• Go back over your writing and demonstrate how you would incorporate some of the feedback into your piece.
(20 minutes)
  • Project the Peer Conference Checklist that you filled out in the previous section. Pass out a worksheet and a sticky notepad to each student for them to use to give feedback to a classmate on their writing.
  • Ask your students what they need to think about when participating in a peer conference. Answers might include: be specific about where the feedback goes using the sticky notes, follow the directions on the worksheet, be honest with your feedback and consider your classmate's feelings when giving them feedback.
  • Pair students up randomly and ask them to trade a piece of writing (from a previous lesson) with one another.
  • Explain that when they are finished, they can read through the feedback and begin to make changes in their writing, as time allows.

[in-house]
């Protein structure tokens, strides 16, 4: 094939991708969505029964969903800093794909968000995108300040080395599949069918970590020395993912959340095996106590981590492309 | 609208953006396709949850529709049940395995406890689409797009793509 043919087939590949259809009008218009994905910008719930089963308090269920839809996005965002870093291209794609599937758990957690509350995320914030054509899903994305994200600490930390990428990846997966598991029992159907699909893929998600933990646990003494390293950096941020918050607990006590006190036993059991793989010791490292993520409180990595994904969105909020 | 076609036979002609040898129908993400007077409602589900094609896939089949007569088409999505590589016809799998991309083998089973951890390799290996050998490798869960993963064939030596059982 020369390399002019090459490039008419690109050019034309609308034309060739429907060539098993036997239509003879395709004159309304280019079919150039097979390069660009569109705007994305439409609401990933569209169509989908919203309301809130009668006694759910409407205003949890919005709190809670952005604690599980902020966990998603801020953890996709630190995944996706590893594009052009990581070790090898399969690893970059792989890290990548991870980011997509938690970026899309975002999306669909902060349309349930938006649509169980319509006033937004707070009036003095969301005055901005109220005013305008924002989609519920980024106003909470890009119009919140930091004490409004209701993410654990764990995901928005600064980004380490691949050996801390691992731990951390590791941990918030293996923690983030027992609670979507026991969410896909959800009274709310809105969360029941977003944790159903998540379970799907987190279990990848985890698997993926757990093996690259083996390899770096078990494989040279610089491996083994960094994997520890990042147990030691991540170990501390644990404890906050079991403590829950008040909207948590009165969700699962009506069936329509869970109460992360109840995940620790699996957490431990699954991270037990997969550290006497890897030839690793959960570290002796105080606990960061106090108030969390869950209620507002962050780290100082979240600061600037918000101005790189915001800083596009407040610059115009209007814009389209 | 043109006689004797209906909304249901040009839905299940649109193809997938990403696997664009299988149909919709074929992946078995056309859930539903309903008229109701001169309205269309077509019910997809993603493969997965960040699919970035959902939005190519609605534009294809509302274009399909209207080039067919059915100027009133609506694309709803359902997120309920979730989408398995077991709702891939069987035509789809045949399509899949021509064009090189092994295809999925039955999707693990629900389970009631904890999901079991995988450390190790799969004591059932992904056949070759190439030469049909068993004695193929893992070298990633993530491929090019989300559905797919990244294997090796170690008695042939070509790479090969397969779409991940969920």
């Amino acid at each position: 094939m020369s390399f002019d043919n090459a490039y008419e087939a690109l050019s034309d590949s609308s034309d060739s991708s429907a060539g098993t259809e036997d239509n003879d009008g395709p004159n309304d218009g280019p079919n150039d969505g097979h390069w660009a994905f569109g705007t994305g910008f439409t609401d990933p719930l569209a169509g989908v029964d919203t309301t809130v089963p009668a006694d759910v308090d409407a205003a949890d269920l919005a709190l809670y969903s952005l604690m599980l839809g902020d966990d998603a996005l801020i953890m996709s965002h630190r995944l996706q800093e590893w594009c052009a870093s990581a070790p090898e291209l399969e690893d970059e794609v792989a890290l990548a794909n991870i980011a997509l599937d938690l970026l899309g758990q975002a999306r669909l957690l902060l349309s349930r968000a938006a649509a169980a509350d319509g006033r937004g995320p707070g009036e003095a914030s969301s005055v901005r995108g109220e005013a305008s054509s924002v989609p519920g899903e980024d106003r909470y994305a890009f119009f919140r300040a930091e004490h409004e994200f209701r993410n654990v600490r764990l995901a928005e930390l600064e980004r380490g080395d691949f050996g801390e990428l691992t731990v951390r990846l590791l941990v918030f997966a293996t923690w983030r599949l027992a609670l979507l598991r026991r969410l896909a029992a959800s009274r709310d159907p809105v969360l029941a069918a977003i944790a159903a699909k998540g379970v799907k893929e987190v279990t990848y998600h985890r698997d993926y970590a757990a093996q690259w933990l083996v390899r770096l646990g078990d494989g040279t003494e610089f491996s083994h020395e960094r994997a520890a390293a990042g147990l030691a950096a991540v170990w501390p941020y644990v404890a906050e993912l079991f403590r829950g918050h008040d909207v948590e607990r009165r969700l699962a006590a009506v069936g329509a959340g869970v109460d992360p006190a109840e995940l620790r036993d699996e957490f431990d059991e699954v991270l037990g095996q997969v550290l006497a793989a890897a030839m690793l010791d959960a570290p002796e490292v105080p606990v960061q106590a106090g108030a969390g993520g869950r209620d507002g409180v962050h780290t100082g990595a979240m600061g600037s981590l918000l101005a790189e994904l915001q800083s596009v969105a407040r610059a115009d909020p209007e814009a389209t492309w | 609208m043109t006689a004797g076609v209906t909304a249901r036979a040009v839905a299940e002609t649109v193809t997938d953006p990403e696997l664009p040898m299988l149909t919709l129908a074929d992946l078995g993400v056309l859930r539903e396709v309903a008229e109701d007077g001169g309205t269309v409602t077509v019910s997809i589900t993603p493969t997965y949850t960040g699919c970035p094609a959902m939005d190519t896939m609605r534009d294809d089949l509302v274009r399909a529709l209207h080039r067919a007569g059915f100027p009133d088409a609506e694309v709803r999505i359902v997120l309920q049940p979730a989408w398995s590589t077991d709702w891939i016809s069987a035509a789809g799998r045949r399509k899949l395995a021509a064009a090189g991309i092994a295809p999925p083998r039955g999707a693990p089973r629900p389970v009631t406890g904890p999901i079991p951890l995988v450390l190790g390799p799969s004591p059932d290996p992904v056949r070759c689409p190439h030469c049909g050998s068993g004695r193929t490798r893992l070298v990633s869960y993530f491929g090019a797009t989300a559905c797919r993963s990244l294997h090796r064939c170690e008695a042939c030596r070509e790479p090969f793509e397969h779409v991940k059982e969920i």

• Circulate around the room offering support to pairs as needed.


  • Provide students who complete the worksheet and incorporate feedback into their writing with the Revision Reflection worksheet to complete.
  • Advanced students can also be invited to circulate around the room and offer support to another student pair.


  • For students who need additional support while working in pairs during the independent portion of the lesson, create a strategic pair and/or put three students together so that two students are completing the worksheet together.
(5 minutes)
  • Collect the Peer Conference worksheets and accompanying piece of writing and assess whether students were able to provide appropriate feedback using the worksheet steps.
(5 minutes)
  • After the independent work time has concluded, ask students to return to the rug and place their finished worksheet and piece of writing in front of them.
  • Ask for a few volunteers to share out a piece of feedback they received that was helpful. Note what students did well.
  • Highlight each step of the worksheet as students share to review with the whole class.
  • Discuss student questions as needed.